Defense Date


Graduation Date

Spring 12-18-2020


One-year Embargo

Submission Type


Degree Name



Communication and Rhetorical Studies


McAnulty College and Graduate School of Liberal Arts

Committee Chair

Janie Harden Fritz

Committee Member

Ronald Arnett

Committee Member

Richard Thames


Healthcare, Communication, Religion, Spirituality, Medicine, Religious Coping, Human life, Bioethics


This dissertation is my own contribution in responding to the concern raised by certain communication scholars. Their concern was that little research and few publications have been done in the communication field by communication scholars that trace the relationship among religious faith, spirituality, and healthcare communication. While Parrott (2004) describes this apparent neglect as “collective amnesia,” others label it “religion blindness.” Thus, in trying to trace this relationship, this project uses Christian, biblical, and bioethics backgrounds to establish the value, sacredness, and dignity of human life, since these concepts make healthcare and healthcare communication necessary in the first place. These Christian, biblical, and bioethics backgrounds reveal an intricate connection among religion, medicine, healthcare, and healthcare communication. God communicated to humans through divine revelation (telepathy) and sometimes through human mediation, informing them of what they need to do in order to be well and remain in good standing with Him. On his part, Christ greatly promoted dialogic communication in his dealings with the people, especially the sick and the needy. Additionally, each historical period—ancient, medieval, Renaissance, and modern—also shows the deep ties that religion has to medicine and healthcare. The views that developed in each of these periods show a progressive outlook and connection to healthcare communication. The ancient period shows that the priest doubled as both the spiritual leader and the physical healer. The Renaissance marks the development of discourse in favor of reason and the verifiability principle as roadmaps that guide decisions about health and questioning of the church’s authority. The modern period introduced the Protestant Reformation and a mix of the church’s authority and science in decision making about health concerns.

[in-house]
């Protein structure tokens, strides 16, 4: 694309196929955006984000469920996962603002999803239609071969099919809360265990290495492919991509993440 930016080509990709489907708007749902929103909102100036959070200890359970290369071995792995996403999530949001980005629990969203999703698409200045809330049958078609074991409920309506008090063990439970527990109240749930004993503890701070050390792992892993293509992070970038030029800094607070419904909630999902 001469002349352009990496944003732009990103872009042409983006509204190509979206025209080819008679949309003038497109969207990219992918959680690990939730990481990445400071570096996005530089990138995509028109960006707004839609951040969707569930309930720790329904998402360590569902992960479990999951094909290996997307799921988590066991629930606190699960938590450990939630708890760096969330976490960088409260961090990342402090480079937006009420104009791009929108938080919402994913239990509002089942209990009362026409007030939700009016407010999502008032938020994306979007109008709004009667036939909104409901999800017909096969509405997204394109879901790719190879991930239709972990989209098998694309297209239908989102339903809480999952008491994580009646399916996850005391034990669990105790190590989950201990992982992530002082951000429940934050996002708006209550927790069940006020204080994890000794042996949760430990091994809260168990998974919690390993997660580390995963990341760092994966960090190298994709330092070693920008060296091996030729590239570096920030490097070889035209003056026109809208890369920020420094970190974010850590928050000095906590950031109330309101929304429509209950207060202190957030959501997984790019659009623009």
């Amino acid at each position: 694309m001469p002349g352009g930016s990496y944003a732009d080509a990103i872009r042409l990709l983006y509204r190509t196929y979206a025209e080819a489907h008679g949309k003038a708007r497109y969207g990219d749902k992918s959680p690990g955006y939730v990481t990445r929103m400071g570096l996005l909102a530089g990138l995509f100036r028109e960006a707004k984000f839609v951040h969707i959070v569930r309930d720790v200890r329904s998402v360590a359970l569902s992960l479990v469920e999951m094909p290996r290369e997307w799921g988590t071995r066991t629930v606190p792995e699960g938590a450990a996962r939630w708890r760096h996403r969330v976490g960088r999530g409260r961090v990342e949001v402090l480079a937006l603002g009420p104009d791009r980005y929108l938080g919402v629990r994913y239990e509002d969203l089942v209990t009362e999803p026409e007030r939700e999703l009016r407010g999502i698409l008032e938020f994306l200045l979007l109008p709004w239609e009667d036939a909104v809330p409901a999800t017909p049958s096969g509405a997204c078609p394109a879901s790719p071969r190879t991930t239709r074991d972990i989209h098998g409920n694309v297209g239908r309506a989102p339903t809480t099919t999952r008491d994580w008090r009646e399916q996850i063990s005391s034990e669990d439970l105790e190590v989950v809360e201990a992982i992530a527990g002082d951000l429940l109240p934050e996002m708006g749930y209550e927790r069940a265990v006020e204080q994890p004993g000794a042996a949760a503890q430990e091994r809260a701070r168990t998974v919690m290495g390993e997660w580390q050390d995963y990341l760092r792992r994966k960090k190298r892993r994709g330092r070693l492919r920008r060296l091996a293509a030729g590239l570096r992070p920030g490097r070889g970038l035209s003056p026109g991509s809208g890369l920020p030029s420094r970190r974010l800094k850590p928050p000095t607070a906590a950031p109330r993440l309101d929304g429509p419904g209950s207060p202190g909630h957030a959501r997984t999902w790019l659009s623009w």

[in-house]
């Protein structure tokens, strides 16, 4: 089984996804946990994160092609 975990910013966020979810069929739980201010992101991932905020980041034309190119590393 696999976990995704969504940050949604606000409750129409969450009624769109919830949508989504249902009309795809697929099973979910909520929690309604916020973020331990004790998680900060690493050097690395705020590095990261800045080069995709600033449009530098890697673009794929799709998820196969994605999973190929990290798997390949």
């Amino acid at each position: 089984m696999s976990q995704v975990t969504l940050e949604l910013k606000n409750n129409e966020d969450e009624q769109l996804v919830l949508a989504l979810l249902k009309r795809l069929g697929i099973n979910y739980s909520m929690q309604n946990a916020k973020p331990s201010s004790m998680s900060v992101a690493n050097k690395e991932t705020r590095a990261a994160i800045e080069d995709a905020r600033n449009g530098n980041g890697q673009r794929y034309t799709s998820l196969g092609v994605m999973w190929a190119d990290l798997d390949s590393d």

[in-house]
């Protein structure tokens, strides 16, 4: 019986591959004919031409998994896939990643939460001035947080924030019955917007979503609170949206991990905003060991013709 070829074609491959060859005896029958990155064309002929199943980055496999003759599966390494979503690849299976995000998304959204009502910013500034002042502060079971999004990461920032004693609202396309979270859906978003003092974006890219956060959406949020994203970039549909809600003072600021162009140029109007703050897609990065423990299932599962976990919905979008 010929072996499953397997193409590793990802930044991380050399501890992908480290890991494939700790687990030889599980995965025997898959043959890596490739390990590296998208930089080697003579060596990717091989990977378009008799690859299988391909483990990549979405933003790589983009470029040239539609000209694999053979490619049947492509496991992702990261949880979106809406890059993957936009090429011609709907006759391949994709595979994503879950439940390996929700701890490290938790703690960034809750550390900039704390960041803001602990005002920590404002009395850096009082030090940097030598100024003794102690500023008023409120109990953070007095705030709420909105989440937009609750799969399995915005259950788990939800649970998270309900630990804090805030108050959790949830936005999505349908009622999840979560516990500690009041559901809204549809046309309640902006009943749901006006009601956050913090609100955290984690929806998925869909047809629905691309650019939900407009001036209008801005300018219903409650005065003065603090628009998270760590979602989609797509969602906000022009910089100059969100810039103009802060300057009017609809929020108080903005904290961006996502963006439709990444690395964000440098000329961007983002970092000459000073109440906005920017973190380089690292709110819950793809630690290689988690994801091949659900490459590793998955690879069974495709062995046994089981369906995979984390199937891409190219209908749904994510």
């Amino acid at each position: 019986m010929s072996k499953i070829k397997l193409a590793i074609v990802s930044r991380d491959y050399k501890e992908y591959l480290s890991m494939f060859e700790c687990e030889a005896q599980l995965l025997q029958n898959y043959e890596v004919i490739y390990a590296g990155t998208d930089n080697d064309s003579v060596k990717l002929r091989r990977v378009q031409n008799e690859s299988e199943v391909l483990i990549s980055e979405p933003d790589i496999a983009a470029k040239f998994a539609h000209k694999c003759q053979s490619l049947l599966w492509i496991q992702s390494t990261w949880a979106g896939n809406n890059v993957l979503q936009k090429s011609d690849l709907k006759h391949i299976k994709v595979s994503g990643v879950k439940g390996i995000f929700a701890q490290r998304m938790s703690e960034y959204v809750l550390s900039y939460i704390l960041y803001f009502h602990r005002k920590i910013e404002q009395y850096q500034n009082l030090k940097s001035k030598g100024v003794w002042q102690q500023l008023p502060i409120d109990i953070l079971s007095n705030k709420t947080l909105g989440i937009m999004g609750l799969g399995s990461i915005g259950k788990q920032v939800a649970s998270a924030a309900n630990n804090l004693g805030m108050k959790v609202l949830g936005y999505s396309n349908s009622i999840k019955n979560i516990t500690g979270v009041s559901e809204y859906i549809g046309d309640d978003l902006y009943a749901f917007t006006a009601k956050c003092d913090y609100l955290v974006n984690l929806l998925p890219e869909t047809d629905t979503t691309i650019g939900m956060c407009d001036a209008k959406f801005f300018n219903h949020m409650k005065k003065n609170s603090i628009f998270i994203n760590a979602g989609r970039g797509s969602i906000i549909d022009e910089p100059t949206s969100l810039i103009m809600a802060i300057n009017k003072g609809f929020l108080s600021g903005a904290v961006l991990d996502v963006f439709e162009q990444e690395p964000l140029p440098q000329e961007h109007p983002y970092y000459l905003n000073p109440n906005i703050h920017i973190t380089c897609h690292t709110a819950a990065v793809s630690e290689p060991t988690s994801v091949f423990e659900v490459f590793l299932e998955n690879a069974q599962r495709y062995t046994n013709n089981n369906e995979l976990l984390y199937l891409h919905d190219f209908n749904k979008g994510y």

This research has further shown that the call by those communication scholars has received enormous attention, since scholars from diverse fields of study have risen up to the challenge, producing many articles that touch on different aspects of the relationship among religion, medicine, healthcare, and healthcare communication. Other scholars carried this effort further by discussing different forms of religious coping with illness. Their efforts were a necessary antithesis to efforts to discredit the religious role in coping with illness.



Available for download on Saturday, December 18, 2021